Therefore, China seems to have also decided to retain its leadership position to the extent that this was possible, anticipating some of Myanmar’s shifts and responding sympathetically where there was no great cost or penalty for it in doing so. It would have feared that, as happened in some other countries in Southeast Asia in the past, anti-Chinese sentiment could easily escalate out of control in Myanmar with potential damage to Chinese commercial and other interests. The fact that this would be happening on China’s border, where effective containment of problems could be complicated and unpredictable, would have increased China’s worries. It may have judged that over-reacting by China to Myanmar’s reform agenda could make matters worse, as Myanmar liberalised and military controls were relaxed.
By and large, China managed its relationship with Myanmar – at this time of great and unexpected change – quite well, albeit in a decidedly reactive mode. As one US Asia expert, with extensive experience in US foreign relations, observed:
In sum, China’s leaders have been attentive and flexible in developing closer ties with a wary Myanmar administration that nonetheless values the economic and military support and political protection provided by China.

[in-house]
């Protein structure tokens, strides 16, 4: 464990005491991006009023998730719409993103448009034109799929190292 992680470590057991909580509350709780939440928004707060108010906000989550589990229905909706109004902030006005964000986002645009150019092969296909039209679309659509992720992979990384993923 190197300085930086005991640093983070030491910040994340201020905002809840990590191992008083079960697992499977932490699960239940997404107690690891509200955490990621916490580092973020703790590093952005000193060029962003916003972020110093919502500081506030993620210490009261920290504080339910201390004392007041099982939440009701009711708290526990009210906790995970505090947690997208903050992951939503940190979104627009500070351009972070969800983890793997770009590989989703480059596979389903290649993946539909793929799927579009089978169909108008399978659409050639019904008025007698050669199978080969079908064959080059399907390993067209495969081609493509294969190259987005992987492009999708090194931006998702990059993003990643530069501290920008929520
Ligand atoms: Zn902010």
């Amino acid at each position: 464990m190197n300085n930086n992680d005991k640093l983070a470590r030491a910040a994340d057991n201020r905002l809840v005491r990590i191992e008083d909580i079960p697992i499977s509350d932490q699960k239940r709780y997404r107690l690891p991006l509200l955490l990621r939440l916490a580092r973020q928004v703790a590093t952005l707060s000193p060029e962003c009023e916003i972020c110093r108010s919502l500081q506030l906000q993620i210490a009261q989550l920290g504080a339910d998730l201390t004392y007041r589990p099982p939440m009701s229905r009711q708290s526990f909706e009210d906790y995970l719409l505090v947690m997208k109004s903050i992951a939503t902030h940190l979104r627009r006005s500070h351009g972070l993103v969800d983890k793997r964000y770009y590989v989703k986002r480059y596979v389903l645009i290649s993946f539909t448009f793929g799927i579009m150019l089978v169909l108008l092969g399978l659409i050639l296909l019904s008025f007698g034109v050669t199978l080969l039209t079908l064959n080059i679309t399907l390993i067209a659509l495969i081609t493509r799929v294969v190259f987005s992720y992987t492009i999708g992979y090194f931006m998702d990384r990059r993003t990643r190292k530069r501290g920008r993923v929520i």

Even if China did not necessarily receive much advance notice of Myanmar reforms, the Thein Sein Government seems to have tried to explain its new policies to China as the nature and significance of the reforms were revealed. (Whether these “briefings” were adequate for the Chinese or not is not known.) It seems likely that China tried to persuade President Thein Sein to change his position on the Myitsone Dam, but if so, they failed, for Thein Sein later publicly reiterated his “suspension” several times. But it is not apparent that the Myanmar side noticeably looked to China for guidance on its reforms: Myanmar leaders would have been familiar with many Chinese policies; and if Chinese influence was present, it would have been remarked upon. Occasionally Chinese technocrats headed the Myanmar offices of some UN Specialised Agencies – for example the FAO in the mid-2000s and UNAIDS a little later – where they might have exerted some influence.